I wonder if you can tell enough of a difference between baby teeth and adult teeth just to count the adult teeth. If you get a total over 20, that is not a replacement amount.

Jerome's wife said...

I added 16, 17, 13 & 15 which totaled 61 and divided by the number of guessed losses of teeth, which was four (guesses). So 61 divided by 4 will give an average of 15.25, to be more general I would say she lost 15 teeth overall.

Anonymous said...

I think that your daughter has probably lost 15 or 16 teeth, and my best estimate guess would be 16 since it can be hard to distinguish where one teeth ends and another starts sometimes.

The mean of 16, 17, 13, and 15 is 15.25
The median of 16, 17, 13, and 15 is 15.5
If you throw out the outlier count (13) here and it does seem likes it's probably too low, then the mean and median would be 16.

Btw, how much does the tooth fairy pay in your house? :)


Maria said...

Oh I just love your answers. The power of a group where everyone thinks separately without being biased by others' answers.

We have:

1)the mean (16+17+13+15)/4 = 15.25

2)the median (place all the counts in order and pick the middle) we have 13, 15, 16, 17. middle is between 15 and 16, say 15.5

3)estimation from the America Dental association or other Dentas site based on age - 12 to 14 teeth

4)take outliers away and then compute a mean. but among 13, 15, 16 and 17 there are no outliers, so same answer as in 1.

5) go to a dentist and ask whether she/he can distinguish between baby and grownup teeth and count how many are actually lost

Very nice!
By the way I did list my daughter as 9 and then 10 years old. She is 9 till April 5th but it is almost 10!
And just as I used this opportunity to explain to my daughter what a mean, median and outliers are, my son came home with another interesting example.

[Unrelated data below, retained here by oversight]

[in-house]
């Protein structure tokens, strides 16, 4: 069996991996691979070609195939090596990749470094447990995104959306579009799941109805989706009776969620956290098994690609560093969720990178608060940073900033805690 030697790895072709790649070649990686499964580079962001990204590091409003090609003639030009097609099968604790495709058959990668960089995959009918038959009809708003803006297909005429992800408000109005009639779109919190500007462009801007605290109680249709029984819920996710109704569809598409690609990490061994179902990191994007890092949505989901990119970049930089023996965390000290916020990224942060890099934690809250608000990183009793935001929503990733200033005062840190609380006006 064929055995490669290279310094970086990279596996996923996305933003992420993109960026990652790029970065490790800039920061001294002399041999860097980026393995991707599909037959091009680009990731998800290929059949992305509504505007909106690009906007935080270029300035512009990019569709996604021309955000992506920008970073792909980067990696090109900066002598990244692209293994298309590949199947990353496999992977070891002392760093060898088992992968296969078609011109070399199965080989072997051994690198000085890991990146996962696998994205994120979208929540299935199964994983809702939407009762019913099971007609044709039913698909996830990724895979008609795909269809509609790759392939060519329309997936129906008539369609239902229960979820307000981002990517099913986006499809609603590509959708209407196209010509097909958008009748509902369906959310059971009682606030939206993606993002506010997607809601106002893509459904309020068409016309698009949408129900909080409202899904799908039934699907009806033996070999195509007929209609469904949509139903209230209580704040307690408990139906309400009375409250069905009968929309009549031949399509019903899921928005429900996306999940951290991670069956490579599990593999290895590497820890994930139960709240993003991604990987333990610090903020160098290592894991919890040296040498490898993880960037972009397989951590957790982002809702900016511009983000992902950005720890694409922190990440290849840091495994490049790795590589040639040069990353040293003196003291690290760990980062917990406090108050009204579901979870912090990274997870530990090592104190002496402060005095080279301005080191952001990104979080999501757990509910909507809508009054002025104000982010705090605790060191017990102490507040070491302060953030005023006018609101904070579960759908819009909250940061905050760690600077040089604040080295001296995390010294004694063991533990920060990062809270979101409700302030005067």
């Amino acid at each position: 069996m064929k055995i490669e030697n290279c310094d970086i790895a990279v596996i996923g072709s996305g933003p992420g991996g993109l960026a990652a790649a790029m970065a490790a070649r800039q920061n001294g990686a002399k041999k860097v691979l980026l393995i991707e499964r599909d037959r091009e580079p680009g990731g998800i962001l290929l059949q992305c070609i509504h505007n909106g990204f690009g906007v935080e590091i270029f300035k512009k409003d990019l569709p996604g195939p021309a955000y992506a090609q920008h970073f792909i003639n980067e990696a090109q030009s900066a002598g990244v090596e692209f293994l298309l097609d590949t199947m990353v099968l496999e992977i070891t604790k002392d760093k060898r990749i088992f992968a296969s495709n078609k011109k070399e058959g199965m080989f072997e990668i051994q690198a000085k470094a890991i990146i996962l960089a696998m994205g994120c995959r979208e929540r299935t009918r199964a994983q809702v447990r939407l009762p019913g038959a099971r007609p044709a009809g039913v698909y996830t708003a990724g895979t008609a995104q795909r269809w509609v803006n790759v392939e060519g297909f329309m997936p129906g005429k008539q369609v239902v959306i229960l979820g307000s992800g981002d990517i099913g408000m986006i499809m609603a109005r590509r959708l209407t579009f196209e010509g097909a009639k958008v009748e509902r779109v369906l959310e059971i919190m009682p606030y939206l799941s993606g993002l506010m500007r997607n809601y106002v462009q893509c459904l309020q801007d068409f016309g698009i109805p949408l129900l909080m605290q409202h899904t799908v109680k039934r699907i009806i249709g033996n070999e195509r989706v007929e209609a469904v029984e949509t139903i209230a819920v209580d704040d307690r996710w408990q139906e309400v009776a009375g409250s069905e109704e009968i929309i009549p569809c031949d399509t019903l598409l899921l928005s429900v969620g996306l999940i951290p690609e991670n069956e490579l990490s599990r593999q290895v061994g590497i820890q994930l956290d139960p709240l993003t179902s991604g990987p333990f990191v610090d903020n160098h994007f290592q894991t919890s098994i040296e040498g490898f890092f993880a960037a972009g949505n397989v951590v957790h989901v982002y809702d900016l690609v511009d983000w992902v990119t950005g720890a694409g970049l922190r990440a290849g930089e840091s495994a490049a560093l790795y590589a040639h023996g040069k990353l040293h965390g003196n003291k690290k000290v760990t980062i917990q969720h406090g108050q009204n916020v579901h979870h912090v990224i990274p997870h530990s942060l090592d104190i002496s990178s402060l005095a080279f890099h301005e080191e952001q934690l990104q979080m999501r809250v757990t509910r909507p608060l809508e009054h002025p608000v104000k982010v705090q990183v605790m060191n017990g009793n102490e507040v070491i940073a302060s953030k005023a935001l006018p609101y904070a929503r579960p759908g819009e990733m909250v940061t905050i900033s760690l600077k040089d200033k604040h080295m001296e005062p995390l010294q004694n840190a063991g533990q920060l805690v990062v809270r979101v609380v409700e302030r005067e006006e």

He is on his school's orienteering team. We haven't succeeded in making him like hiking but just a few months at school and he got hooked on running around with a compass. Last week he came home from a competition and told me that he did badly - he fell, roll down a hill, got all scratched. But his 10-person school team got 3rd place overall. I asked how the score was counted so that his bad performance didn't influence the team. He told me that they counted the score of a 6th best person in each team as a team;s score. A median!

Puzzle point for everyone who answered.

Jerome said...

I noticed Tracy Z asked what the Tooth Fairy Rate was. In my day it was 25 cents a tooth. Anybody got a current number? I'll bet 25 cents wouldn't buy a tip of the root.

Jill said...

It would be better to decide which ones still need to come out and subtract from 20 but I would estimate the mean of 15.

Unknown said...

my guess is 14

Prateek said...

My guess will be 17.
As, every time she counts a different number. This is because even if she lost some teeth and then get the new ones which are exactly the same as old once. So she got confused and missed some of the teeth. So, my guess will be the maximum of the given number.